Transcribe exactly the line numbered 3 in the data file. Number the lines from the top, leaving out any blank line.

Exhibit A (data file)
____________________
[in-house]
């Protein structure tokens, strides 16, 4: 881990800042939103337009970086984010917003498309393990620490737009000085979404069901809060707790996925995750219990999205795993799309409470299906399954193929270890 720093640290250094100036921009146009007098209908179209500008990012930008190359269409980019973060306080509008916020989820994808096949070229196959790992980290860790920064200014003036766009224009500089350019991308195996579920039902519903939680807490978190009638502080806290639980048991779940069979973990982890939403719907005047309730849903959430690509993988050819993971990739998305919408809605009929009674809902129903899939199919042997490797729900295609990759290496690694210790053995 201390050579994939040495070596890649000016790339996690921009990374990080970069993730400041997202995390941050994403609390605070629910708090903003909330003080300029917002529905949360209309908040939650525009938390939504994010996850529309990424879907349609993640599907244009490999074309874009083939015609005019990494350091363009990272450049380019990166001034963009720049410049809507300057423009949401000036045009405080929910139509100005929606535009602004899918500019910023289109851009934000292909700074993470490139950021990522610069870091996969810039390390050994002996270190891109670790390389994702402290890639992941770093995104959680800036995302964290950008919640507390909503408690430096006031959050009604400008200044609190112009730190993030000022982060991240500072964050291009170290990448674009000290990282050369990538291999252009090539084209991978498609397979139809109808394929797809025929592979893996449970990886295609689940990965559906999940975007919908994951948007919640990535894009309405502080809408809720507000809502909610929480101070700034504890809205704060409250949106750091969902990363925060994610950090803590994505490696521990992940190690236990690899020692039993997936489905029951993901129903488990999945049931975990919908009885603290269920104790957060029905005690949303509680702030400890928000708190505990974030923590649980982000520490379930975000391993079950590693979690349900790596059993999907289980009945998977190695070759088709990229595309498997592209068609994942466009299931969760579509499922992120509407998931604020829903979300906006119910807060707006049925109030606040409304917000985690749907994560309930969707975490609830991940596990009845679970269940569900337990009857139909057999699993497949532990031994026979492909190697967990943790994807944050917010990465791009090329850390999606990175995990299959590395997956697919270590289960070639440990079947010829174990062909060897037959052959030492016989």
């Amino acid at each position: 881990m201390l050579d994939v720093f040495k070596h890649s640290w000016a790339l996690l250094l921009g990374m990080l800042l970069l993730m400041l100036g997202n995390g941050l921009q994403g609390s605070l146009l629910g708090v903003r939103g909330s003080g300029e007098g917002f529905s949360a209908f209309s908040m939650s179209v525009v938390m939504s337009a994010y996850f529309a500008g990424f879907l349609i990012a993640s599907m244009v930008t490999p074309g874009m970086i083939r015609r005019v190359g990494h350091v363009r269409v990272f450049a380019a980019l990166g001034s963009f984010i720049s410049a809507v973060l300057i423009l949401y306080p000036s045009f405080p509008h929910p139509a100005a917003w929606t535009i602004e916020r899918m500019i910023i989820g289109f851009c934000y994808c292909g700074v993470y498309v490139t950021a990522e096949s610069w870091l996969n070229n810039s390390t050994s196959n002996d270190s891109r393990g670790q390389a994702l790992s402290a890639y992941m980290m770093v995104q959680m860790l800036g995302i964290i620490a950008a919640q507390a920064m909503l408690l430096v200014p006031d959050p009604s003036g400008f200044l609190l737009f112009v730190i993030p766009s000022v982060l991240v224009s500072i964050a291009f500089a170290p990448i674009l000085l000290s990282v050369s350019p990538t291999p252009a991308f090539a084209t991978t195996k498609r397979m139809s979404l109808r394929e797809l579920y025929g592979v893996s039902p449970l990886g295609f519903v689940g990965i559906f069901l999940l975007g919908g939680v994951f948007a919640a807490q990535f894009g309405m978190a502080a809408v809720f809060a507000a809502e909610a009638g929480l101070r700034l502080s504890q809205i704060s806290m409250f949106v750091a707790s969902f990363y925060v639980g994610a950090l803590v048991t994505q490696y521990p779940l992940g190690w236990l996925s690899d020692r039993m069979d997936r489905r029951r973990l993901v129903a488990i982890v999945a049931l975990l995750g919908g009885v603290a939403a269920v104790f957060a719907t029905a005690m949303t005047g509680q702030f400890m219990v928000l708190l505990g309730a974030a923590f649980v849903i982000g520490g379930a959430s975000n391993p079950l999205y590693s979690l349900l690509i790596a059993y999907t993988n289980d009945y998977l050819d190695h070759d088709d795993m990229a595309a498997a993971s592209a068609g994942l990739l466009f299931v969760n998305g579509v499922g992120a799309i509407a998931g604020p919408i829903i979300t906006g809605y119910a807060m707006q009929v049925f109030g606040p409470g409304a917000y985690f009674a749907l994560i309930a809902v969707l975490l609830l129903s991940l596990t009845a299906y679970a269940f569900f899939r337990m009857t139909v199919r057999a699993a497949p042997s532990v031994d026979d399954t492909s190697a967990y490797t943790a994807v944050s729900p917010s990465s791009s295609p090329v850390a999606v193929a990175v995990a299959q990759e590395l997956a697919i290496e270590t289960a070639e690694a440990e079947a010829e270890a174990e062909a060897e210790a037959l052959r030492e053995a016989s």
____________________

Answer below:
């Amino acid at each position: 881990m201390l050579d994939v720093f040495k070596h890649s640290w000016a790339l996690l250094l921009g990374m990080l800042l970069l993730m400041l100036g997202n995390g941050l921009q994403g609390s605070l146009l629910g708090v903003r939103g909330s003080g300029e007098g917002f529905s949360a209908f209309s908040m939650s179209v525009v938390m939504s337009a994010y996850f529309a500008g990424f879907l349609i990012a993640s599907m244009v930008t490999p074309g874009m970086i083939r015609r005019v190359g990494h350091v363009r269409v990272f450049a380019a980019l990166g001034s963009f984010i720049s410049a809507v973060l300057i423009l949401y306080p000036s045009f405080p509008h929910p139509a100005a917003w929606t535009i602004e916020r899918m500019i910023i989820g289109f851009c934000y994808c292909g700074v993470y498309v490139t950021a990522e096949s610069w870091l996969n070229n810039s390390t050994s196959n002996d270190s891109r393990g670790q390389a994702l790992s402290a890639y992941m980290m770093v995104q959680m860790l800036g995302i964290i620490a950008a919640q507390a920064m909503l408690l430096v200014p006031d959050p009604s003036g400008f200044l609190l737009f112009v730190i993030p766009s000022v982060l991240v224009s500072i964050a291009f500089a170290p990448i674009l000085l000290s990282v050369s350019p990538t291999p252009a991308f090539a084209t991978t195996k498609r397979m139809s979404l109808r394929e797809l579920y025929g592979v893996s039902p449970l990886g295609f519903v689940g990965i559906f069901l999940l975007g919908g939680v994951f948007a919640a807490q990535f894009g309405m978190a502080a809408v809720f809060a507000a809502e909610a009638g929480l101070r700034l502080s504890q809205i704060s806290m409250f949106v750091a707790s969902f990363y925060v639980g994610a950090l803590v048991t994505q490696y521990p779940l992940g190690w236990l996925s690899d020692r039993m069979d997936r489905r029951r973990l993901v129903a488990i982890v999945a049931l975990l995750g919908g009885v603290a939403a269920v104790f957060a719907t029905a005690m949303t005047g509680q702030f400890m219990v928000l708190l505990g309730a974030a923590f649980v849903i982000g520490g379930a959430s975000n391993p079950l999205y590693s979690l349900l690509i790596a059993y999907t993988n289980d009945y998977l050819d190695h070759d088709d795993m990229a595309a498997a993971s592209a068609g994942l990739l466009f299931v969760n998305g579509v499922g992120a799309i509407a998931g604020p919408i829903i979300t906006g809605y119910a807060m707006q009929v049925f109030g606040p409470g409304a917000y985690f009674a749907l994560i309930a809902v969707l975490l609830l129903s991940l596990t009845a299906y679970a269940f569900f899939r337990m009857t139909v199919r057999a699993a497949p042997s532990v031994d026979d399954t492909s190697a967990y490797t943790a994807v944050s729900p917010s990465s791009s295609p090329v850390a999606v193929a990175v995990a299959q990759e590395l997956a697919i290496e270590t289960a070639e690694a440990e079947a010829e270890a174990e062909a060897e210790a037959l052959r030492e053995a016989s």